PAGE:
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Why loosely coupled, freely available third party systems can be better

November 9th, 2007 by Graham Attwell

I remember three years ago having a debate with Alexadra Toedt at a SIGOSSEE meeting in Denmark on why I thought there was no future for VLEs. I was a bit torn between wanting to promote Open Source software alternatives to Blackboard and the like but also frustrated by the pedagogic restrictions of institutional systems for managing learning. Needless to say I convinced few people at best they thought I was well meaning but hopelessly impractical.Nowadays it is becoming almost respectable to predict the end of the VLE. But fortunately we have well developed alternatives to the VLE. In any case students are voting with their feet (or mouse). Better still we have an increasingly sophisticated argument not just as to why VLEs are bad (which I have to admit was the heart of my argument but why “loosely coupled, freely available third party systems” can be better. This is from The Ed Techie blog by Martin Weller:

  • “Better quality tools – because offering each of these loosely coupled elements is what each company does, it is in their interest to make them really good. This means they stay up to date, have better features, and look better than most things produced in higher education.
  • Modern look and feel – related to the above, these tools often look better, and also their use makes a course feel more modern to a user who is raised on these tools compared with the rather sterile, dull systems they encounter in higher ed.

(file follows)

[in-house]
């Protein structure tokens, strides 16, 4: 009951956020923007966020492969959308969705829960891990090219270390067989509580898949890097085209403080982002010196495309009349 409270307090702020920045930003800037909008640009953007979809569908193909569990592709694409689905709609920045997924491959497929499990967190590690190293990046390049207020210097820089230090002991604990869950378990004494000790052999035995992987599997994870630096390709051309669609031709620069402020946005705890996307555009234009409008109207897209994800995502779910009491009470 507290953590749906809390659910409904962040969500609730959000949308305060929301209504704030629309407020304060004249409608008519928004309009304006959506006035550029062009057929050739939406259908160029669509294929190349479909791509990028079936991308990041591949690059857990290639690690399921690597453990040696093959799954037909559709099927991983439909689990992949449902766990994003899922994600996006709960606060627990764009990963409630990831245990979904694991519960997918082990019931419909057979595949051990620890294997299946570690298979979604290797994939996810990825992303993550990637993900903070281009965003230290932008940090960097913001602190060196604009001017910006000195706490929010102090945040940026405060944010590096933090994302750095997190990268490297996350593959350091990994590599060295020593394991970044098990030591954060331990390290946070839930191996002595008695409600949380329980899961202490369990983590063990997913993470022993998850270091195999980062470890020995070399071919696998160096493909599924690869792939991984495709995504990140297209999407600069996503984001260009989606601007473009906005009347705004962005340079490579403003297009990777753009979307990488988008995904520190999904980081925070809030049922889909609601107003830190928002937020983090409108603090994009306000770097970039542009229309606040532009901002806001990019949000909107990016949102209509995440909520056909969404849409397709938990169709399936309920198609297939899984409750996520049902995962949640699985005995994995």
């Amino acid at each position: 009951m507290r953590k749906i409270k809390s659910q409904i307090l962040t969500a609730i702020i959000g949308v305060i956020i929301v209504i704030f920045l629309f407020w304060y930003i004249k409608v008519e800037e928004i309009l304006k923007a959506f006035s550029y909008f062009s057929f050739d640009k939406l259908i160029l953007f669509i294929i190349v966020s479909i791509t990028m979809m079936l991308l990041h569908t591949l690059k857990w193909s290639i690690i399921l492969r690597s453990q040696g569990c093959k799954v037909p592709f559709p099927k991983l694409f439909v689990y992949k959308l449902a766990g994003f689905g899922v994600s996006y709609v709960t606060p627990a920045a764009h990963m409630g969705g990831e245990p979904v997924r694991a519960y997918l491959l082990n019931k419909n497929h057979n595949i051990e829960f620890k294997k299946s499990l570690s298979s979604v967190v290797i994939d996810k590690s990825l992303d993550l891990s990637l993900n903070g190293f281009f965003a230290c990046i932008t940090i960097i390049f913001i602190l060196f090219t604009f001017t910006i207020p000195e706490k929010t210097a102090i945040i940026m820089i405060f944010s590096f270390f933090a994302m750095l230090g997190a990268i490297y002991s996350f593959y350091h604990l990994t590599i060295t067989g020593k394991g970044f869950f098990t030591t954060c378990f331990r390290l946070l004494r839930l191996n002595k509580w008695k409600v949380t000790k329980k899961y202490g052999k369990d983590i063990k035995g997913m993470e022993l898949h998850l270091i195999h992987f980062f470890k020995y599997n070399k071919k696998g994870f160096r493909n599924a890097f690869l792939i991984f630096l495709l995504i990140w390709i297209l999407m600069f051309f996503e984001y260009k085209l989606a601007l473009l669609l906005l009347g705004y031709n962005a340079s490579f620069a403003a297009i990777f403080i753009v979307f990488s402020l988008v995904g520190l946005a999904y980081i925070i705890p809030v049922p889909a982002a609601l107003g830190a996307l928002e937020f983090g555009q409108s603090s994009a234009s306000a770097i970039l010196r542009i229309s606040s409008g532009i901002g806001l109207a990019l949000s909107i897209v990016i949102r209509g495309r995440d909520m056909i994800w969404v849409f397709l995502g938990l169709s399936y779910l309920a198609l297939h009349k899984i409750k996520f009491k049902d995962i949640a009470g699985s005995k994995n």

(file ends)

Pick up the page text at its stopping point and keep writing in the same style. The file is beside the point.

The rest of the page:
• Appropriate tools – because they are loosely coupled the educator can choose whatever ones they want, rather than being restricted to the limited set in the VLE. This is one of the biggest draws I feel – as an academic if I want a particular tool I don’t have to put a request in to IT and wait a year to get a reduced quality version, I just go ahead and use it.
  • Cost – using a bunch of free tools has got to be cheaper hasn’t it?
  • Avoids software sedimentation – when you have institutional systems they tend to embody institutional practice which becomes increasingly difficult to break. Having loosely coupled system makes this easier, and also encourages people to think in different ways.
  • Disintermediation happens – this isn’t really a benefit, just an observation. If a services can be disintermediated then it will be. In this case the central VLE system is disintermediated as academics use a variety of freely available tools.”

One Response to “Why loosely coupled, freely available third party systems can be better”

  1. Paul Driver says:

    I agree. I taught English at the British Council for a time, during which they were attempting to thrust their (as far as I know, now defunct) Global Village VLE onto teachers and students. I hated it. So did my students. It was clunky, restrictive and locked down. Since then, I’ve been experimenting with a host of ad hoc solutions which I can adapt to suit my students in a way that’s both practical and creatively stimulating.

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